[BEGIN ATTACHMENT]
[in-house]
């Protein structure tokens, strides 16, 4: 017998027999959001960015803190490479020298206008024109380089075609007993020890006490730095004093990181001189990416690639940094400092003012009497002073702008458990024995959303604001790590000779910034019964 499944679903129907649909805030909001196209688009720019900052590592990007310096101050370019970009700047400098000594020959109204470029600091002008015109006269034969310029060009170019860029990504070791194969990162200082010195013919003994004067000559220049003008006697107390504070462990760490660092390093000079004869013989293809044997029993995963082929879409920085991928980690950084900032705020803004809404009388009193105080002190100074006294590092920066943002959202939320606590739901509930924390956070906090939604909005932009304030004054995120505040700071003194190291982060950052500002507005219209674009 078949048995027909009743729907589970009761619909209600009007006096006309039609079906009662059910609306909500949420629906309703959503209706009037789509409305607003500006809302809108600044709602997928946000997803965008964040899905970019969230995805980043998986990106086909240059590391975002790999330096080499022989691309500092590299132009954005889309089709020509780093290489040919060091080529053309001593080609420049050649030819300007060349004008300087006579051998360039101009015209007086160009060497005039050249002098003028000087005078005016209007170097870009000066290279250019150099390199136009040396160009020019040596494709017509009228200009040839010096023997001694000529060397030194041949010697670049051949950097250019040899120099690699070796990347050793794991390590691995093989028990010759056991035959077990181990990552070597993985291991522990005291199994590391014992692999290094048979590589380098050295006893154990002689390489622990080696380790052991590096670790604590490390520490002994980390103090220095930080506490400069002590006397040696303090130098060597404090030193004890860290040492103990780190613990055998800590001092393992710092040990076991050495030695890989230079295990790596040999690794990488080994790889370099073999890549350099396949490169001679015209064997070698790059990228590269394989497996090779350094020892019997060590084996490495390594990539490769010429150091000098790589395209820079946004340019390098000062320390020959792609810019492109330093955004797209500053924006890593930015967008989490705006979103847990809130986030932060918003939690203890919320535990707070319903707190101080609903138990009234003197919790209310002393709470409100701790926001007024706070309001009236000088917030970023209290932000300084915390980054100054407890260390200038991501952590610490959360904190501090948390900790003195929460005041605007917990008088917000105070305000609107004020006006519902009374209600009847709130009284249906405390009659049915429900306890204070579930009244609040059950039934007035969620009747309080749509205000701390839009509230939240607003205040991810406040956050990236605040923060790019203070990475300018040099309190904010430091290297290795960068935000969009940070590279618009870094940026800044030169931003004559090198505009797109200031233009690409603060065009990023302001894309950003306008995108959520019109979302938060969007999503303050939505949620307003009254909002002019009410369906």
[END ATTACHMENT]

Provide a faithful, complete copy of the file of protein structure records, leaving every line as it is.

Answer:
[in-house]
């Protein structure tokens, strides 16, 4: 017998027999959001960015803190490479020298206008024109380089075609007993020890006490730095004093990181001189990416690639940094400092003012009497002073702008458990024995959303604001790590000779910034019964 499944679903129907649909805030909001196209688009720019900052590592990007310096101050370019970009700047400098000594020959109204470029600091002008015109006269034969310029060009170019860029990504070791194969990162200082010195013919003994004067000559220049003008006697107390504070462990760490660092390093000079004869013989293809044997029993995963082929879409920085991928980690950084900032705020803004809404009388009193105080002190100074006294590092920066943002959202939320606590739901509930924390956070906090939604909005932009304030004054995120505040700071003194190291982060950052500002507005219209674009 078949048995027909009743729907589970009761619909209600009007006096006309039609079906009662059910609306909500949420629906309703959503209706009037789509409305607003500006809302809108600044709602997928946000997803965008964040899905970019969230995805980043998986990106086909240059590391975002790999330096080499022989691309500092590299132009954005889309089709020509780093290489040919060091080529053309001593080609420049050649030819300007060349004008300087006579051998360039101009015209007086160009060497005039050249002098003028000087005078005016209007170097870009000066290279250019150099390199136009040396160009020019040596494709017509009228200009040839010096023997001694000529060397030194041949010697670049051949950097250019040899120099690699070796990347050793794991390590691995093989028990010759056991035959077990181990990552070597993985291991522990005291199994590391014992692999290094048979590589380098050295006893154990002689390489622990080696380790052991590096670790604590490390520490002994980390103090220095930080506490400069002590006397040696303090130098060597404090030193004890860290040492103990780190613990055998800590001092393992710092040990076991050495030695890989230079295990790596040999690794990488080994790889370099073999890549350099396949490169001679015209064997070698790059990228590269394989497996090779350094020892019997060590084996490495390594990539490769010429150091000098790589395209820079946004340019390098000062320390020959792609810019492109330093955004797209500053924006890593930015967008989490705006979103847990809130986030932060918003939690203890919320535990707070319903707190101080609903138990009234003197919790209310002393709470409100701790926001007024706070309001009236000088917030970023209290932000300084915390980054100054407890260390200038991501952590610490959360904190501090948390900790003195929460005041605007917990008088917000105070305000609107004020006006519902009374209600009847709130009284249906405390009659049915429900306890204070579930009244609040059950039934007035969620009747309080749509205000701390839009509230939240607003205040991810406040956050990236605040923060790019203070990475300018040099309190904010430091290297290795960068935000969009940070590279618009870094940026800044030169931003004559090198505009797109200031233009690409603060065009990023302001894309950003306008995108959520019109979302938060969007999503303050939505949620307003009254909002002019009410369906």